The 25 million people in the United States with limited English proficiency (LEP), which is defined as speaking English less than “very well”, are at increased risk for healthcare disparities that result in preventable harm and poor patient experiences compared with English-proficient patients.1,2 The use of trained professional interpreters is associated with improved communication, healthcare outcomes, safety, and experiences for LEP patients.3 However, underuse of professional interpreters remains common.4 Healthcare staff frequently use family members, friends, or minor children as interpreters or try to “get by” with the patient’s limited English skills or staff’s limited non-English skills.5 These practices regularly compromise patient safety and quality for LEP patients and their families.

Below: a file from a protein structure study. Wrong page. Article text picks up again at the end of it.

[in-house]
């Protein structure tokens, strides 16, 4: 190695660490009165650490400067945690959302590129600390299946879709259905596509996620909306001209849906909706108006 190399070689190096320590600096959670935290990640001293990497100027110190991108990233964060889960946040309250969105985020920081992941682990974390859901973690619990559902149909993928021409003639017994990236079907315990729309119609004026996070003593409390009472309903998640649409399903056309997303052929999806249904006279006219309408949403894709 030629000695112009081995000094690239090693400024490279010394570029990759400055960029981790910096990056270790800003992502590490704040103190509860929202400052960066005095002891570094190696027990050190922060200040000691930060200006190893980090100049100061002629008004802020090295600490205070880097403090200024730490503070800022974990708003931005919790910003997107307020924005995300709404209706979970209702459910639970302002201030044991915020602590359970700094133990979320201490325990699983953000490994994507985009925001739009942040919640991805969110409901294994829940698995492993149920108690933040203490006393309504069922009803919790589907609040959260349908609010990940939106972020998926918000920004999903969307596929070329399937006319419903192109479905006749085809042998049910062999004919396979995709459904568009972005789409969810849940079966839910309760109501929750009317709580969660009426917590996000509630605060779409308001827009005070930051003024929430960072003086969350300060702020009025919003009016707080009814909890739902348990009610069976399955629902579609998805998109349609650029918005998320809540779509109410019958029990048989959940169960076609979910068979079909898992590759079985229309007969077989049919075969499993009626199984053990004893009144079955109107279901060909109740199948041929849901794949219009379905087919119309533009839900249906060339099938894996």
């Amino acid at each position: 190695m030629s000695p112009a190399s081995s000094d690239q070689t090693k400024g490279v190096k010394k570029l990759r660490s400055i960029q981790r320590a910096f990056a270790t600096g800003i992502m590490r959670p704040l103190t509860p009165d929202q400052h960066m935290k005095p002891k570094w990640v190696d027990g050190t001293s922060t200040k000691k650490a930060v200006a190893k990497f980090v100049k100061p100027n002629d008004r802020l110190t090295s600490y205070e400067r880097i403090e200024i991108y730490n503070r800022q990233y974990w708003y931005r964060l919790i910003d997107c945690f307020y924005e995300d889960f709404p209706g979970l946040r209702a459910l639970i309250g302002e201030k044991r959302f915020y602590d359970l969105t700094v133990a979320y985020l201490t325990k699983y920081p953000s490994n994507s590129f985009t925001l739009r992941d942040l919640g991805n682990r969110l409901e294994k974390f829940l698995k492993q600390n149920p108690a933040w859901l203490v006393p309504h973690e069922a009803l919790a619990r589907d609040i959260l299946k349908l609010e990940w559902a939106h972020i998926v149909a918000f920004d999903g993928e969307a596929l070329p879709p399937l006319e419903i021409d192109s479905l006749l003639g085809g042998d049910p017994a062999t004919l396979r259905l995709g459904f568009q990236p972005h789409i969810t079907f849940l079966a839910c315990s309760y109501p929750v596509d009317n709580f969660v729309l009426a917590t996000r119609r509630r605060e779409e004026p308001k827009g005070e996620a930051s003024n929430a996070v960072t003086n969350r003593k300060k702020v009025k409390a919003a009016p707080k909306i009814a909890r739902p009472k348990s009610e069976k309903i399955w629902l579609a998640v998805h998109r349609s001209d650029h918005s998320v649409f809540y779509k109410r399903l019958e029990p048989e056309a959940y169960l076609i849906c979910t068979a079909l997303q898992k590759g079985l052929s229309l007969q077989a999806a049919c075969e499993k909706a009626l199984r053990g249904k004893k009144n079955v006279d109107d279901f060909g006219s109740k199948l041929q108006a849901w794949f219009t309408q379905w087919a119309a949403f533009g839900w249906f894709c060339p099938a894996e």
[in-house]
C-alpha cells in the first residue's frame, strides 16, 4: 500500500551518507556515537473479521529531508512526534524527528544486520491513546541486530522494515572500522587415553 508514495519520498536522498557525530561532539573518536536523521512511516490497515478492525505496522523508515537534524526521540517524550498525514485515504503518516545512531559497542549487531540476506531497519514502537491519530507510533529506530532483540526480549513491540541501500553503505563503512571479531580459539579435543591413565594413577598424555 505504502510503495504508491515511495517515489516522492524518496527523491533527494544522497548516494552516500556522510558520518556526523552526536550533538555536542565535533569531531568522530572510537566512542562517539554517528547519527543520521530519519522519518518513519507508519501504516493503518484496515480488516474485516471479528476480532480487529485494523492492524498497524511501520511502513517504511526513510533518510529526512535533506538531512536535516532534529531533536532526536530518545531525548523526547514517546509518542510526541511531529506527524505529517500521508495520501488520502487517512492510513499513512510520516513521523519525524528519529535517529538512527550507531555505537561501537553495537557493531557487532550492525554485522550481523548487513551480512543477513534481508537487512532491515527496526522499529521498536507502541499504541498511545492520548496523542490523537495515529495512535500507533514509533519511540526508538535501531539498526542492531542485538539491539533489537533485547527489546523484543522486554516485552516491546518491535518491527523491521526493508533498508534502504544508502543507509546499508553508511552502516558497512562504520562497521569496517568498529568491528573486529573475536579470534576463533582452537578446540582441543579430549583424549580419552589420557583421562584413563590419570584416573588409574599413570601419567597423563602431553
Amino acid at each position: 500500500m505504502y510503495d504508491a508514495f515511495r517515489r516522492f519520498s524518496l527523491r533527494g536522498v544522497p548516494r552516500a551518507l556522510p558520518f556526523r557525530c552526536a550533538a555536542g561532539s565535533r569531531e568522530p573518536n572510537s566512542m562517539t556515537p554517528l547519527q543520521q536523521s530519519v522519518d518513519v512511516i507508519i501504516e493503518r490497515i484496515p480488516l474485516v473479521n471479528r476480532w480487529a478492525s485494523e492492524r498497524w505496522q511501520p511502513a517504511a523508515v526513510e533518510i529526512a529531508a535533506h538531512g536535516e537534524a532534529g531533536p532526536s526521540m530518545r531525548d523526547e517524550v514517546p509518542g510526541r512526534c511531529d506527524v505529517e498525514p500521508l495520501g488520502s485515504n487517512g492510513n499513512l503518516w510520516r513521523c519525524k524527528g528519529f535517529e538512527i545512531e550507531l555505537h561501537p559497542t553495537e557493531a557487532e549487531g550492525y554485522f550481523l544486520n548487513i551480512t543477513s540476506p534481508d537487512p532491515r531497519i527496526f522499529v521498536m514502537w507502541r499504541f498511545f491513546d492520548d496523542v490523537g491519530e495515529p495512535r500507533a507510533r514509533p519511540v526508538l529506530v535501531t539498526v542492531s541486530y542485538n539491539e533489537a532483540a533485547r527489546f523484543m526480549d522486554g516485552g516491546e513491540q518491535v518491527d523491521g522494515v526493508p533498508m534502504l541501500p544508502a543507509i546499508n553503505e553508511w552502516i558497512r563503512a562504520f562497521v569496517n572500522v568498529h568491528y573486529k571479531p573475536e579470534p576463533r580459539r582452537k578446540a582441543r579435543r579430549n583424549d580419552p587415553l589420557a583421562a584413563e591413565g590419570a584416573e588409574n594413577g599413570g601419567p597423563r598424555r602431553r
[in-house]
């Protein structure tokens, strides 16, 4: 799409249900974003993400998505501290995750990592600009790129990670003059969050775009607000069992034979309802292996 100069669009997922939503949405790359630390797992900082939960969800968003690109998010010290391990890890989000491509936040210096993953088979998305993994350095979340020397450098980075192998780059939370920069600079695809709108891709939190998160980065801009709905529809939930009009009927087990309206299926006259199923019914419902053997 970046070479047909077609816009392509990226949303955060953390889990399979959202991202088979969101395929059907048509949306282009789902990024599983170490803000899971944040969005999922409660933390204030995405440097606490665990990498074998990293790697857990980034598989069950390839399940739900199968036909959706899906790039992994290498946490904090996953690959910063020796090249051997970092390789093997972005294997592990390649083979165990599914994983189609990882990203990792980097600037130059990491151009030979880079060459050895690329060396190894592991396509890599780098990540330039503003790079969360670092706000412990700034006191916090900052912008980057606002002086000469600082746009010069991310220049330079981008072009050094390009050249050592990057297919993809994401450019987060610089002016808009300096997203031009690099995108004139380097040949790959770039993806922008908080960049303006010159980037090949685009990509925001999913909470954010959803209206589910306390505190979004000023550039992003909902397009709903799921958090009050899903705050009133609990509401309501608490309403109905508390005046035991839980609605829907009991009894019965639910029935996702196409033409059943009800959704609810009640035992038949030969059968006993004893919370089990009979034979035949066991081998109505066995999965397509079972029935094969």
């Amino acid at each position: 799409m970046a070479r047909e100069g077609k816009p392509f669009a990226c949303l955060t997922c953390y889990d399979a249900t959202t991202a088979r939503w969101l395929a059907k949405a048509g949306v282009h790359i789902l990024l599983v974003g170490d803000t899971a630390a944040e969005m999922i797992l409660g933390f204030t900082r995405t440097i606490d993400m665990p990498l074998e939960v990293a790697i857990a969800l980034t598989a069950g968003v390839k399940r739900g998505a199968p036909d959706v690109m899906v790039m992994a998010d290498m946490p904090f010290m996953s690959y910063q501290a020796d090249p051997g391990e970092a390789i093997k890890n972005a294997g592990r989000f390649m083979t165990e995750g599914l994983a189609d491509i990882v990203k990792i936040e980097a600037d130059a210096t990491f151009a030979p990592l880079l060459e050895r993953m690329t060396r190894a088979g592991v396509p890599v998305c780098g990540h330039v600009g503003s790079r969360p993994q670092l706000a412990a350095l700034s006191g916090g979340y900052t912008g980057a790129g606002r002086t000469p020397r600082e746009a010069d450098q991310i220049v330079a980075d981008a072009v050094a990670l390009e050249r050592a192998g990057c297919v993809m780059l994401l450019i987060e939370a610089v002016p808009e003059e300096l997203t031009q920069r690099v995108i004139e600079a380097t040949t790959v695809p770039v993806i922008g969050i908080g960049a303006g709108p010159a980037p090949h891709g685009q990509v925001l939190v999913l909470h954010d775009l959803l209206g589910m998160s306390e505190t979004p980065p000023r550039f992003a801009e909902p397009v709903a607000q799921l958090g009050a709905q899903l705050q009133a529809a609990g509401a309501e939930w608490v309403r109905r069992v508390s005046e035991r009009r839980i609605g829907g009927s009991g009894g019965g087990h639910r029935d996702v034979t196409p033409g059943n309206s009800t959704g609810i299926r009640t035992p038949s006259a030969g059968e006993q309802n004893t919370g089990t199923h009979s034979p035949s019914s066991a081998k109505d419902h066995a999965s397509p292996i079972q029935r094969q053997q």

In the article “Inpatient Communication Barriers and Drivers when Caring for Limited English Proficiency Children,” Dr. Choe and colleagues approach the problem of interpreter underuse by studying the barriers and facilitators that exist at their children’s hospital.6 The group conducted four sessions using Group Level Assessment, a structured, interactive approach to understanding a problem and identifying potential solutions. Sixty-four pediatric hospitalists and residents, bedside nurses, and staff interpreters participated. Participants identified four primary barriers to communicating effectively with LEP families: difficulty accessing interpreter services, uncertainty in communicating with LEP families, unclear roles and expectations of different team members, and unmet expectations related to family engagement. They also identified four drivers of effective communication: collaborative problem-solving between providers and interpreters, greater attention to cultural context, practicing empathy for patients and families, and using family centered communication strategies.